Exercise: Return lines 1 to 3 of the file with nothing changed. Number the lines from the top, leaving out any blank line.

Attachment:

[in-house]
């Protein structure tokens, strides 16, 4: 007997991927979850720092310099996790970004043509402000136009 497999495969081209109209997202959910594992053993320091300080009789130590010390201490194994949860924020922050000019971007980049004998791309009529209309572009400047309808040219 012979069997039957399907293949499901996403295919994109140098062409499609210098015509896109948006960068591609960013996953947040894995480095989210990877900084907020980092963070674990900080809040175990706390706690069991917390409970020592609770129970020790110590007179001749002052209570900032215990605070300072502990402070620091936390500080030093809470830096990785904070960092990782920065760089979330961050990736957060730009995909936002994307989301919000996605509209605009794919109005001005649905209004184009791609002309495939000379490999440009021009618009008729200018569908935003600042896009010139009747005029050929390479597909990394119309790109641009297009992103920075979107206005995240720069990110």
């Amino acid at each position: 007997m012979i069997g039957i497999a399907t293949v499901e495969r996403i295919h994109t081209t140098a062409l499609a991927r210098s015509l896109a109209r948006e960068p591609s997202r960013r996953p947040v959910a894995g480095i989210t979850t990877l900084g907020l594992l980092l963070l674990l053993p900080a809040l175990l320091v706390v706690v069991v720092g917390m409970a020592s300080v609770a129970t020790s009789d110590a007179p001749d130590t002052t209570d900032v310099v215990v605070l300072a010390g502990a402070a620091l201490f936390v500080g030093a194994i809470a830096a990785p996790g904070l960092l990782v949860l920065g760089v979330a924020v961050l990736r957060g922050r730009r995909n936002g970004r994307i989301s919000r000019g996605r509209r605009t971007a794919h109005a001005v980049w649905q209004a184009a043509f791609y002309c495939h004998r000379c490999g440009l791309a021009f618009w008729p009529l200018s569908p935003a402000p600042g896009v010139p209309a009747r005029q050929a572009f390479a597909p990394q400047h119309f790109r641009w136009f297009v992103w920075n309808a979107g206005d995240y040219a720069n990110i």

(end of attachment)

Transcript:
[in-house]
């Protein structure tokens, strides 16, 4: 007997991927979850720092310099996790970004043509402000136009 497999495969081209109209997202959910594992053993320091300080009789130590010390201490194994949860924020922050000019971007980049004998791309009529209309572009400047309808040219 012979069997039957399907293949499901996403295919994109140098062409499609210098015509896109948006960068591609960013996953947040894995480095989210990877900084907020980092963070674990900080809040175990706390706690069991917390409970020592609770129970020790110590007179001749002052209570900032215990605070300072502990402070620091936390500080030093809470830096990785904070960092990782920065760089979330961050990736957060730009995909936002994307989301919000996605509209605009794919109005001005649905209004184009791609002309495939000379490999440009021009618009008729200018569908935003600042896009010139009747005029050929390479597909990394119309790109641009297009992103920075979107206005995240720069990110």
């Amino acid at each position: 007997m012979i069997g039957i497999a399907t293949v499901e495969r996403i295919h994109t081209t140098a062409l499609a991927r210098s015509l896109a109209r948006e960068p591609s997202r960013r996953p947040v959910a894995g480095i989210t979850t990877l900084g907020l594992l980092l963070l674990l053993p900080a809040l175990l320091v706390v706690v069991v720092g917390m409970a020592s300080v609770a129970t020790s009789d110590a007179p001749d130590t002052t209570d900032v310099v215990v605070l300072a010390g502990a402070a620091l201490f936390v500080g030093a194994i809470a830096a990785p996790g904070l960092l990782v949860l920065g760089v979330a924020v961050l990736r957060g922050r730009r995909n936002g970004r994307i989301s919000r000019g996605r509209r605009t971007a794919h109005a001005v980049w649905q209004a184009a043509f791609y002309c495939h004998r000379c490999g440009l791309a021009f618009w008729p009529l200018s569908p935003a402000p600042g896009v010139p209309a009747r005029q050929a572009f390479a597909p990394q400047h119309f790109r641009w136009f297009v992103w920075n309808a979107g206005d995240y040219a720069n990110i």